Homecoping strategiesMigraines From Dyslexia?

This morning, my head started hurting, the sight in my left eye faded, dizziness set in, I had a hard time doing things with my hands and my face began tingling. Yes, folks, I got a visit from the jack hammering migraine gnomes!

They’re scary things if you don’t know what’s happening. 

What Are Migraine Symptoms?
Many folks tend to think migraines are just really bad headaches, but they’re actually far more than that. Here are some common symptoms that go with the horrendous pain:

  • Pain is usually on one side of the head
  • Vision problems – partial to complete blindness in one or both eyes, flashing lights, patterns or inanimate objects look like they’re moving, colored spots (Who needs LSD when you can have a migraine?)
  • Tingling or numbness in face, hands or other parts of the body
  • Nausea and/or vomiting
  • Poor word recall
  • Difficulty using hands
  • Dizziness
  • Light, sound, smell and tactile hyper-sensitivity

Some people get warning signs, like flashing lights, a few days before the actual migraine.

If the pain is sudden, severe or you don’t know what’s causing it, get to the emergency room as soon as possible. A lot of these symptoms also coincide with stroke, and that’s nothing to mess around with. It’s much better to know what’s going on than to risk it.

Dyslexia Doesn’t Cause Migraines
In addition to the whole unpleasantness, migraines make my dyslexia next to impossible to handle. Even though it’s mostly gone now, I’m still having some trouble hitting the right keys.

Although this one wasn’t triggered by reading, I’ve heard from many dyslexics that they end up with terrible headaches after reading for so long. Naturally, I decided to look up potential links once I started to feel a little better.

I didn’t find any studies, and although there are some people who think there may be a connection, it’s doubtful that there’s much of a medically based link between migraines and dyslexia. Dyslexia, in and of itself, doesn’t cause migraines.

However, I wouldn’t be surprised at all if the stress associated with reading could trigger a migraine, or at least a headache, in a dyslexic.

These are some of the things that tend to happen when someone struggles to read for too long:

  • Eye strain from the constant focus on text on a usually white back ground
  • Neck strain from the natural tendency to lean closer to the text
  • Fatigue from the work involved in reading

All three of these are triggers for many different types of headaches, migraine included. If you also take the greater likelihood of sensory processing issues into account, that can open up a whole new can of worms.

I did see a couple of articles stating that Irlen lenses may help relieve or prevent migraine headache. That doesn’t seem very far fetched to me, actually.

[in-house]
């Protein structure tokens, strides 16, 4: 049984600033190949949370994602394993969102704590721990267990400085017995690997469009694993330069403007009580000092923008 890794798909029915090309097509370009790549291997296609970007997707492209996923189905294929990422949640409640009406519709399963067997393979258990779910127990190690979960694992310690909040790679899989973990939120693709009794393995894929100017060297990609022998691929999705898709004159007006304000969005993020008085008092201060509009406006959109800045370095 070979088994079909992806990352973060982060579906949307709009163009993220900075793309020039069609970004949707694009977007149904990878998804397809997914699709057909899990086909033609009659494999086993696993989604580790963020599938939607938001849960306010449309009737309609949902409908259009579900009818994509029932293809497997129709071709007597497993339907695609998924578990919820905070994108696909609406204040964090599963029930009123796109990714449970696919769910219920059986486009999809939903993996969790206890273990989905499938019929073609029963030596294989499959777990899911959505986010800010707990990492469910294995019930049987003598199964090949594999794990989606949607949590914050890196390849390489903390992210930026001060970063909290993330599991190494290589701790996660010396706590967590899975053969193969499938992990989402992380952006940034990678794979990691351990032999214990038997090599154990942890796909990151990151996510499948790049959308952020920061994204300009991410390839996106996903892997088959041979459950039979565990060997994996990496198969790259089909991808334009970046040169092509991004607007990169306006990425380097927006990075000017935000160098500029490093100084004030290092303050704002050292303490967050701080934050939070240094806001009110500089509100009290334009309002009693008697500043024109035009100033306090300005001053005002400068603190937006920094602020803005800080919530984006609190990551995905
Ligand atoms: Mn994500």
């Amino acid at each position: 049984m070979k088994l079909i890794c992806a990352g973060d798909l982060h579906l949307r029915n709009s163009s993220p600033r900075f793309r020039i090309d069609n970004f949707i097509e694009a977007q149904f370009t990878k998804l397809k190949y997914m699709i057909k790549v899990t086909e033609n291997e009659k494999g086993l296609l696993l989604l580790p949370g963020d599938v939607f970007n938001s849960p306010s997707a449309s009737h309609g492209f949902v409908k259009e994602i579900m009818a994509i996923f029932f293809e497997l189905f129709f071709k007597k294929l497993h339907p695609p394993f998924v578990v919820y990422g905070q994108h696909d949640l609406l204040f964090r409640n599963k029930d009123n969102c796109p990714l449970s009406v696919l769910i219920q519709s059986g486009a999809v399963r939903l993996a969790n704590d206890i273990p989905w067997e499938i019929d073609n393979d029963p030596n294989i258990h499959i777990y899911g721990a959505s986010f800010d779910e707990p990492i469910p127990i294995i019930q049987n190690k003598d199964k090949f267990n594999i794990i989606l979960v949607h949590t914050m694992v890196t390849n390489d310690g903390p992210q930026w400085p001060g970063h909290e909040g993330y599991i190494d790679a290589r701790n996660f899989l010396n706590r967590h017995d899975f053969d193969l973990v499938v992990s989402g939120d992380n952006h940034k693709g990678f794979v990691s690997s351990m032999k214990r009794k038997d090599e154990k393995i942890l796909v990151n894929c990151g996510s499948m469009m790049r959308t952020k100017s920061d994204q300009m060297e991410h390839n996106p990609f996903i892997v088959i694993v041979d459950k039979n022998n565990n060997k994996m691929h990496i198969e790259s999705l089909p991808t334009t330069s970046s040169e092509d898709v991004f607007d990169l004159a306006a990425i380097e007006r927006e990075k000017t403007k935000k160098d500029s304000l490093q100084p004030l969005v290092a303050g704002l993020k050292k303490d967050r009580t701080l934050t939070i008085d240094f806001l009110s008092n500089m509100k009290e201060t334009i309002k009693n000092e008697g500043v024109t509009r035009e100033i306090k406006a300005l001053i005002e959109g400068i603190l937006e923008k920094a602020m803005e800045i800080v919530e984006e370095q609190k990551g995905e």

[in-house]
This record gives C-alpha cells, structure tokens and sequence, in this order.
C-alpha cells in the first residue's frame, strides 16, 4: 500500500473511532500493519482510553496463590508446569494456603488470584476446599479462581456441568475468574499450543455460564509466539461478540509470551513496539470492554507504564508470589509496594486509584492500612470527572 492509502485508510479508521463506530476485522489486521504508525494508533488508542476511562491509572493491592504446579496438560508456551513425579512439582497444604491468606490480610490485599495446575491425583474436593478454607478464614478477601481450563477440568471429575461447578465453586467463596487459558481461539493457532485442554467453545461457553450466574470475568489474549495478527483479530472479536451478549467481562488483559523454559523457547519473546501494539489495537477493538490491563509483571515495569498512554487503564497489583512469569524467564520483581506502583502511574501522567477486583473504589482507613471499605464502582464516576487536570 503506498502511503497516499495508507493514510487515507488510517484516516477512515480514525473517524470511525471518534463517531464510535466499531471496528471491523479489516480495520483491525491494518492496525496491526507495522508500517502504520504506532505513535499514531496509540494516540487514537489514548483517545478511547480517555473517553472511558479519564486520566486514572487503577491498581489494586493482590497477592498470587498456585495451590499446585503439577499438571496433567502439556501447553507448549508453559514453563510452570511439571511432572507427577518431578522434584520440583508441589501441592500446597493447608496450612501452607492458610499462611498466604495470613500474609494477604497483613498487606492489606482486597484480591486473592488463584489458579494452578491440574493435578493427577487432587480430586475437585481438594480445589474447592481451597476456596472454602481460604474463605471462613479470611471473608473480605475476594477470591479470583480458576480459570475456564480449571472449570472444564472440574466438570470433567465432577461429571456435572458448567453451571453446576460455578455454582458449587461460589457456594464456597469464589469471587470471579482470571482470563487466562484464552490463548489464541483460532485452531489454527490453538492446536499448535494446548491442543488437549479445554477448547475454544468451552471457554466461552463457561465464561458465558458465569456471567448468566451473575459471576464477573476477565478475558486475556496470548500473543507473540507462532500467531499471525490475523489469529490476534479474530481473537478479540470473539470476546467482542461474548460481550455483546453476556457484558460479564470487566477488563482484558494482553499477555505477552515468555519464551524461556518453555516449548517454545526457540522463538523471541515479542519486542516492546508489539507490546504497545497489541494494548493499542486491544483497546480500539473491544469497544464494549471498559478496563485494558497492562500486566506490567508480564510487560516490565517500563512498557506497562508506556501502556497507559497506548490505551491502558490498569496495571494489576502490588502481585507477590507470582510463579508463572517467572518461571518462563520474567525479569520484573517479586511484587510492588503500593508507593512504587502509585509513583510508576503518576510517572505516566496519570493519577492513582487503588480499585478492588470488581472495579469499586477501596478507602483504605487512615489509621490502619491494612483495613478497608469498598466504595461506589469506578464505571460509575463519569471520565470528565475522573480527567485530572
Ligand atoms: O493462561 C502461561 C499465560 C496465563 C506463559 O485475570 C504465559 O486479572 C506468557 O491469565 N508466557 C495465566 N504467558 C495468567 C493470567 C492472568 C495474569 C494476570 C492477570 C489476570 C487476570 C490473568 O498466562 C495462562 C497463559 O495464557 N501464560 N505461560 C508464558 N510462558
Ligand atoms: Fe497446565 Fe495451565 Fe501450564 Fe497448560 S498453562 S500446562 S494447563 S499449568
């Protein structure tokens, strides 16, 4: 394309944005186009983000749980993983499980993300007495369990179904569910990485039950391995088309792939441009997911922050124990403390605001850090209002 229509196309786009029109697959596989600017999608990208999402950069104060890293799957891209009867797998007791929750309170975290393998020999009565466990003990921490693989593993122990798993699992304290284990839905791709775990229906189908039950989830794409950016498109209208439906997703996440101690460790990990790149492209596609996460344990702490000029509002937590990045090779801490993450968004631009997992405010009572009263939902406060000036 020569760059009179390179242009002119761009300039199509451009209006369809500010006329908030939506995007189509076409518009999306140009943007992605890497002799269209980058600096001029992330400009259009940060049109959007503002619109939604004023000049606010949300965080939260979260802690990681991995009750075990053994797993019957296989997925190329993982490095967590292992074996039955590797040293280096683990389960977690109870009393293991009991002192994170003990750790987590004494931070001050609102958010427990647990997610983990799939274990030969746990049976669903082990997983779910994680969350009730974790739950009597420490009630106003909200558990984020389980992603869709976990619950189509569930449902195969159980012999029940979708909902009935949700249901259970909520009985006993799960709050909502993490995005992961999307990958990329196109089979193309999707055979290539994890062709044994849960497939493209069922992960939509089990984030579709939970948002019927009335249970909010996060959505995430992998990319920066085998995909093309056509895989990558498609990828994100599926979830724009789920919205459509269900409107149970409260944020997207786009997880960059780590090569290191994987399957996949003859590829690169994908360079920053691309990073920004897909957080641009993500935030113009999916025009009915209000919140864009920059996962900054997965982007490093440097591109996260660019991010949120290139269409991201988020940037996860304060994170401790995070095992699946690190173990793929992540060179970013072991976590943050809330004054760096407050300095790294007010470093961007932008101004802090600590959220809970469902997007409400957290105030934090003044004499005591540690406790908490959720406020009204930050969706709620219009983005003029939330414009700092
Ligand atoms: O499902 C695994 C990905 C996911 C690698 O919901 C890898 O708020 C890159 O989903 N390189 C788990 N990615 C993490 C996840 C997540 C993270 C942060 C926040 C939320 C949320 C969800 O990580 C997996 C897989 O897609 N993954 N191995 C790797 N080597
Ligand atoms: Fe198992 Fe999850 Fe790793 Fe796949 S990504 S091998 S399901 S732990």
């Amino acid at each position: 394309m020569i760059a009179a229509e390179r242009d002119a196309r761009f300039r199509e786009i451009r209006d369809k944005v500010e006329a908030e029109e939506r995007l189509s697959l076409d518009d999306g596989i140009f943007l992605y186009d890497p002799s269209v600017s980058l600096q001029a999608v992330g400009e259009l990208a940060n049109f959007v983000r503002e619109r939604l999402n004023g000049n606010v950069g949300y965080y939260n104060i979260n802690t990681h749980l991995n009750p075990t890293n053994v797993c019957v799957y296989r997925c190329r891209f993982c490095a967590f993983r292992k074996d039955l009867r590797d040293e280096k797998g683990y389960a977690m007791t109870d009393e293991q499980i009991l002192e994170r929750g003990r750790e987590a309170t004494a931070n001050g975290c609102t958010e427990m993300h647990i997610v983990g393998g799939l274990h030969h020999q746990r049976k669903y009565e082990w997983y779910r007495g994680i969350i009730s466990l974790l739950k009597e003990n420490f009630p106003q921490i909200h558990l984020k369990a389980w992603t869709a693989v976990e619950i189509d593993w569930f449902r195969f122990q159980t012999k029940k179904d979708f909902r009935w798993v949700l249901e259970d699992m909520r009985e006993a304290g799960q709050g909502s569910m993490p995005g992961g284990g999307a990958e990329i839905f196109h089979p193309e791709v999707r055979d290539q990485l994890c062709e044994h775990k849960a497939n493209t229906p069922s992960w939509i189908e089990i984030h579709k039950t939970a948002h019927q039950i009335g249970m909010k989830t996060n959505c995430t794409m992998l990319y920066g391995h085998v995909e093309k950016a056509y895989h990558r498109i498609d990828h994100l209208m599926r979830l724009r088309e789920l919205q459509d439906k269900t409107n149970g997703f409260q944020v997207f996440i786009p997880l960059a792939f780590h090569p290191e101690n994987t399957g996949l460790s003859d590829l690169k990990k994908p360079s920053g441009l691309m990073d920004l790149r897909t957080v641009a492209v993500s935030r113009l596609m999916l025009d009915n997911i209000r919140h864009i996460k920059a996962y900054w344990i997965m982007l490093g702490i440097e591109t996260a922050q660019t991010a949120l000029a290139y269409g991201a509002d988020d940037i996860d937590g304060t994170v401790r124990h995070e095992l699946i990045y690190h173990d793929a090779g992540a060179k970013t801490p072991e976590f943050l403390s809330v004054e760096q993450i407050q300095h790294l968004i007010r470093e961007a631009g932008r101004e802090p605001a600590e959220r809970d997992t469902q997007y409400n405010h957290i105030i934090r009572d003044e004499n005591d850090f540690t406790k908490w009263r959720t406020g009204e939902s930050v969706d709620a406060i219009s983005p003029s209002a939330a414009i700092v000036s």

When I used to work in an office, I’d end up wearing sun glasses inside to relieve some of the light sensitivity associated with migraine, so I wouldn’t be at all surprised if tinted lenses helped avoid that symptom for some people.

Migraines Can Make Dyslexia Worse
Although the fact a person has dyslexia probably won’t make them more likely to get migraines, when a migraine strikes, dyslexia symptoms can get worse. This is especially true if there are visual symptoms associated with the migraine.

Right now, for example, reading anything for more than a few moments at a time is very difficult for me. My eyes are fully functional, but the aftermath of the migraine is still messing with my perceptions. When the headache was still at full blast, looking at text made me nauseous, though that had less to do with dyslexia and more to do with the other symptoms.

What To Do For Migraines
Whether the suffer has dyslexia or not, there are a few things to do if they have a migraine.

  • Offer them a quiet spot to lie down
  • Either darken the room or offer a cool compress to put over their eyes, if they can tolerate it
  • If they have medication, offer to get it for them, along with some water
  • Coffee is surprisingly helpful, as is Excedrin Migraine
  • Keep the area as fragrance free as possible, since smells can trigger nausea or worsen symptoms

If migraine frequency or severity increases, it’s best to get checked out by a doctor. If the headaches are causing damage, or there’s a structural problem, the earlier you can address it, the better.

Finally, if you are just getting over a migraine and know reading can be a trigger for another, don’t do what I’m doing right now. Take it easy and let symptoms fade completely before turning that computer on or picking up that book.

Now, where are my therapy cats? I need some cuddles.

Here’s one. Right where I left him – in his favorite Guinness box.

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